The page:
The installation began at dawn so that everything would be ready by the end of the afternoon, when dozens of Microsoft employees climbed to the third floor of the building, now transformed into a vegetable garden. According to Clara Mansilha, Head of Sustainability at Microsoft, this new initiative was met with both surprise and enthusiasm. Few employees knew how to plant and grow their food, but they were curious and eager to learn — it feels great to be connected to the earth without even having to leave the city.
Bruno Lacey, one of the growers participating in the installation, captivated those around him by demystifying everything that happens after a seed is planted in the ground. As employees planted the shoots of various vegetables — including some less well-known types, like fennel or chard — in the growing boxes, the grower taught them everything he knows, from the vitamins and minerals in each plant to the best way to cook them.
It’s clear that this activity gives everyone a break from their daily lives, and that it feels great. On top of that, according to Clara, the main objective was really “to involve employees in all different occasions for cooperation, and to take that opportunity to show the importance of creating a positive environmental impact for society.”
And even with lockdowns and the difficulty of regular garden visits and workshops, all was not lost. Nothing was wasted or left to chance — how amazing is that? To achieve this, grower André Maciel played a crucial role, keeping the group energized and interested. In their WhatsApp group chat, he sends everyone photos and describes the activities performed on each visit, encouraging them to start their own vegetable garden at home.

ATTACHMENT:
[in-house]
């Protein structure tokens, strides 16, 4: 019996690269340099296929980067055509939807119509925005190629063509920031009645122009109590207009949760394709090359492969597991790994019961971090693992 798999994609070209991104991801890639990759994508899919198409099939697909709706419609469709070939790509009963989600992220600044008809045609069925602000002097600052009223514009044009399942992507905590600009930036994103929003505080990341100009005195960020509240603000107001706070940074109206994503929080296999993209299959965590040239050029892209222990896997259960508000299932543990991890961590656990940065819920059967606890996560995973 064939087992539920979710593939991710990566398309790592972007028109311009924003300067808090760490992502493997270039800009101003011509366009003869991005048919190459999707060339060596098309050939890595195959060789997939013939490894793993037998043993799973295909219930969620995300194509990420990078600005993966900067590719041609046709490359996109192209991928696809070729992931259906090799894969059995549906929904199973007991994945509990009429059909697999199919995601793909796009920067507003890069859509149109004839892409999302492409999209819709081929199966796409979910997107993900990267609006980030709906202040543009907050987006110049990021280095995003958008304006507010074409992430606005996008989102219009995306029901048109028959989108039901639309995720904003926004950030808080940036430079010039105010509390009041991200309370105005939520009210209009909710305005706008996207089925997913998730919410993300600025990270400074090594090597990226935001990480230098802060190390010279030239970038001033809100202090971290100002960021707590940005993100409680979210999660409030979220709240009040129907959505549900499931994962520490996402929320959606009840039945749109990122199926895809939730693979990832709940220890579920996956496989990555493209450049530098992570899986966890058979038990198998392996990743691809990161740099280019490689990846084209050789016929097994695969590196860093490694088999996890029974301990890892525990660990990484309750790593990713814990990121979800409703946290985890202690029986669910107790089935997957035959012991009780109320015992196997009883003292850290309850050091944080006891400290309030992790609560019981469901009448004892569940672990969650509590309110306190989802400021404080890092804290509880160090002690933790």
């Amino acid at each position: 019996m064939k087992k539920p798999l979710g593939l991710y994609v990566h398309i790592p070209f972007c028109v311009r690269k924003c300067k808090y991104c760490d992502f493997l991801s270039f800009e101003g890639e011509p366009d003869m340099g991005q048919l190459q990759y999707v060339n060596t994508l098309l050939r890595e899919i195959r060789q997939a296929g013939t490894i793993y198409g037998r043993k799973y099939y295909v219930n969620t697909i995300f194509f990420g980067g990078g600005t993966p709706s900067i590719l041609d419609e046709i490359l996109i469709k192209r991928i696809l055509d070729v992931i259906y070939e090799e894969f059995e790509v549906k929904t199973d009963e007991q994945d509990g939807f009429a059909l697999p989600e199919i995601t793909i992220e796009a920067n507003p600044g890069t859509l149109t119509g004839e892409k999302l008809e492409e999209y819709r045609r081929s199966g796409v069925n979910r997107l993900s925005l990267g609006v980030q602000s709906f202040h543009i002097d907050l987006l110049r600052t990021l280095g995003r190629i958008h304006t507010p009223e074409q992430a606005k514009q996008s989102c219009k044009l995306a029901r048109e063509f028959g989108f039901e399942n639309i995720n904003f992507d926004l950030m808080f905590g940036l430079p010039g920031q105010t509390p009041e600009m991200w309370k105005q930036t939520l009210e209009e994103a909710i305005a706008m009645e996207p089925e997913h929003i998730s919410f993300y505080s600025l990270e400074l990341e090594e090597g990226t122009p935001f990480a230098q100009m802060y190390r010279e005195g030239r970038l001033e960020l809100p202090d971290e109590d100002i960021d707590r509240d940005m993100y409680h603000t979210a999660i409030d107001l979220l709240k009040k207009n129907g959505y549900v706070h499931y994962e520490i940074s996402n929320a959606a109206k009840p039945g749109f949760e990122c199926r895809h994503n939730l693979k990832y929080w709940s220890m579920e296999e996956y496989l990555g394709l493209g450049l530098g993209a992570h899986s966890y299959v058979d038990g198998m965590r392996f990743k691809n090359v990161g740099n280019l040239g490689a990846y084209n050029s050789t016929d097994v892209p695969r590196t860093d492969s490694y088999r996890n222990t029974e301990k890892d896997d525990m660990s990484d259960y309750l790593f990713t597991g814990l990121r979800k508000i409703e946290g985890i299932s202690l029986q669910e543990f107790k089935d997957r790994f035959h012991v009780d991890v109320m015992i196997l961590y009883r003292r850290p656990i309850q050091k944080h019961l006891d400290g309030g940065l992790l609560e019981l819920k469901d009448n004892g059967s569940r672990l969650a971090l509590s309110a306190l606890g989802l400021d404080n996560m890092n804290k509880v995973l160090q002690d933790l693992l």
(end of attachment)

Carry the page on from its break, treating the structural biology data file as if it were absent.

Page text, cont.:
“The harvested products are left in the kitchen so that employees can come and collect them; large donations were also made to the junta de freguesia (similar to a municipal town hall) of Parque das Nações and to the social enterprise Re-food, so that they can be distributed to those in most need.”
And even from a distance, the advantages can be seen in the recipes shared after each harvest and the photos of the meals prepared with them. The vegetable garden is ultimately a bridge between colleagues, who are themselves connected to nature. The pandemic seems to have also awakened an awareness of the importance of organic vegetables as a synonym of health through good food. Employees feel that they can be “active agents of change” — André can sense it.
Now that everyone recognizes the challenges of prolonged physical distancing, the importance of community spaces is extending to workspaces, for the well-being of employees. This could be a silver lining, and we hope it will continue to encourage cooperation and workshops around the vegetable garden, set to resume as soon as the team returns to the rooftop of Microsoft Lisbon.